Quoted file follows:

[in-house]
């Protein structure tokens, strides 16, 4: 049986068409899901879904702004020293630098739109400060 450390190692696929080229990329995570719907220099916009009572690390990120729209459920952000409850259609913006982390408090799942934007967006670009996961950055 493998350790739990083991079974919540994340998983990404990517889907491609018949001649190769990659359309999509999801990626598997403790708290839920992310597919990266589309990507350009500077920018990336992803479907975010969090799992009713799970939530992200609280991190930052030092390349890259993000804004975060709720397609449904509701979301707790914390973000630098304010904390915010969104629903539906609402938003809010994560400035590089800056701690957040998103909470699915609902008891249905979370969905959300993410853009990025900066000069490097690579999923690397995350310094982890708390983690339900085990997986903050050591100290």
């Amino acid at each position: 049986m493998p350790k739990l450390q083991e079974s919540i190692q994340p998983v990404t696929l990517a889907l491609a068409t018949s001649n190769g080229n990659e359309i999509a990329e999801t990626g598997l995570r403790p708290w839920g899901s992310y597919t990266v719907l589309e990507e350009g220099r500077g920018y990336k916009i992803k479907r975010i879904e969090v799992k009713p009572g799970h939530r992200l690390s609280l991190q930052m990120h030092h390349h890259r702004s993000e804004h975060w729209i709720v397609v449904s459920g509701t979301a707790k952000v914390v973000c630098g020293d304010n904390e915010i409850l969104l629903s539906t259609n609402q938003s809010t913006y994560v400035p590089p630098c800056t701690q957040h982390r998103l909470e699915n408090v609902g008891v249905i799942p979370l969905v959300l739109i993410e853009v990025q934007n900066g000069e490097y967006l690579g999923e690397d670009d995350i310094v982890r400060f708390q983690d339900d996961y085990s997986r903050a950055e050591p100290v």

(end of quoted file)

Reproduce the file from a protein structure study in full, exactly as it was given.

[in-house]
């Protein structure tokens, strides 16, 4: 049986068409899901879904702004020293630098739109400060 450390190692696929080229990329995570719907220099916009009572690390990120729209459920952000409850259609913006982390408090799942934007967006670009996961950055 493998350790739990083991079974919540994340998983990404990517889907491609018949001649190769990659359309999509999801990626598997403790708290839920992310597919990266589309990507350009500077920018990336992803479907975010969090799992009713799970939530992200609280991190930052030092390349890259993000804004975060709720397609449904509701979301707790914390973000630098304010904390915010969104629903539906609402938003809010994560400035590089800056701690957040998103909470699915609902008891249905979370969905959300993410853009990025900066000069490097690579999923690397995350310094982890708390983690339900085990997986903050050591100290």
């Amino acid at each position: 049986m493998p350790k739990l450390q083991e079974s919540i190692q994340p998983v990404t696929l990517a889907l491609a068409t018949s001649n190769g080229n990659e359309i999509a990329e999801t990626g598997l995570r403790p708290w839920g899901s992310y597919t990266v719907l589309e990507e350009g220099r500077g920018y990336k916009i992803k479907r975010i879904e969090v799992k009713p009572g799970h939530r992200l690390s609280l991190q930052m990120h030092h390349h890259r702004s993000e804004h975060w729209i709720v397609v449904s459920g509701t979301a707790k952000v914390v973000c630098g020293d304010n904390e915010i409850l969104l629903s539906t259609n609402q938003s809010t913006y994560v400035p590089p630098c800056t701690q957040h982390r998103l909470e699915n408090v609902g008891v249905i799942p979370l969905v959300l739109i993410e853009v990025q934007n900066g000069e490097y967006l690579g999923e690397d670009d995350i310094v982890r400060f708390q983690d339900d996961y085990s997986r903050a950055e050591p100290v």